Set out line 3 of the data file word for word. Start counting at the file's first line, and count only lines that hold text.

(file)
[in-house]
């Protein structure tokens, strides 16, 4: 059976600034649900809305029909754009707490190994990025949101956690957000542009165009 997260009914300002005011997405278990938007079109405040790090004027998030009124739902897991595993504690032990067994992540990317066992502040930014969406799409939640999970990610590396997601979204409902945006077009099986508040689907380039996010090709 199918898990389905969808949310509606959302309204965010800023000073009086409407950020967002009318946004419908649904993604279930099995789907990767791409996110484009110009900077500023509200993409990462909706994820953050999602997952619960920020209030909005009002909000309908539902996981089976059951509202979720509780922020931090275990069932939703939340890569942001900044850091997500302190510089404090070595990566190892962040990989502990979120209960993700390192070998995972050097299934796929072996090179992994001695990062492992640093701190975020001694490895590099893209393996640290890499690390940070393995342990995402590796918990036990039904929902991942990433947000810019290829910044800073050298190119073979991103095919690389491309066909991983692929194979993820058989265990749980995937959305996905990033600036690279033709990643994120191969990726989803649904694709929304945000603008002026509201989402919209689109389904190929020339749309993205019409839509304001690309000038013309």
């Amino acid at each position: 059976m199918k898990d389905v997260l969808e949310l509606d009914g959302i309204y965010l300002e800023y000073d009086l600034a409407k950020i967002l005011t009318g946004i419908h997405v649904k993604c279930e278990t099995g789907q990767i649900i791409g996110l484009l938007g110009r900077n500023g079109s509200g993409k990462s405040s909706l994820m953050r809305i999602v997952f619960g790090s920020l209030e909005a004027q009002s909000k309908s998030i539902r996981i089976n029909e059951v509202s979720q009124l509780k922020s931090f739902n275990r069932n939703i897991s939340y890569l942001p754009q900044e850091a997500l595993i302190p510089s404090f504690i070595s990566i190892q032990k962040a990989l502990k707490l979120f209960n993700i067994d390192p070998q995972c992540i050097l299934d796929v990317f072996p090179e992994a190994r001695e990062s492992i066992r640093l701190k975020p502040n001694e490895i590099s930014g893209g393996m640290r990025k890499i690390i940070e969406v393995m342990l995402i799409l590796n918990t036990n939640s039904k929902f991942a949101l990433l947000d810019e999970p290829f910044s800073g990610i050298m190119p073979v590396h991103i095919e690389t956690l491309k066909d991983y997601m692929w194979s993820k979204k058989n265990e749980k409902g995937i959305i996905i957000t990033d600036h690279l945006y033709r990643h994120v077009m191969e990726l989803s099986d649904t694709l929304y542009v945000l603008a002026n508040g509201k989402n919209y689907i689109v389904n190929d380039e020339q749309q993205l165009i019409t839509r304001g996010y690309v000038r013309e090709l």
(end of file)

């Amino acid at each position: 059976m199918k898990d389905v997260l969808e949310l509606d009914g959302i309204y965010l300002e800023y000073d009086l600034a409407k950020i967002l005011t009318g946004i419908h997405v649904k993604c279930e278990t099995g789907q990767i649900i791409g996110l484009l938007g110009r900077n500023g079109s509200g993409k990462s405040s909706l994820m953050r809305i999602v997952f619960g790090s920020l209030e909005a004027q009002s909000k309908s998030i539902r996981i089976n029909e059951v509202s979720q009124l509780k922020s931090f739902n275990r069932n939703i897991s939340y890569l942001p754009q900044e850091a997500l595993i302190p510089s404090f504690i070595s990566i190892q032990k962040a990989l502990k707490l979120f209960n993700i067994d390192p070998q995972c992540i050097l299934d796929v990317f072996p090179e992994a190994r001695e990062s492992i066992r640093l701190k975020p502040n001694e490895i590099s930014g893209g393996m640290r990025k890499i690390i940070e969406v393995m342990l995402i799409l590796n918990t036990n939640s039904k929902f991942a949101l990433l947000d810019e999970p290829f910044s800073g990610i050298m190119p073979v590396h991103i095919e690389t956690l491309k066909d991983y997601m692929w194979s993820k979204k058989n265990e749980k409902g995937i959305i996905i957000t990033d600036h690279l945006y033709r990643h994120v077009m191969e990726l989803s099986d649904t694709l929304y542009v945000l603008a002026n508040g509201k989402n919209y689907i689109v389904n190929d380039e020339q749309q993205l165009i019409t839509r304001g996010y690309v000038r013309e090709l």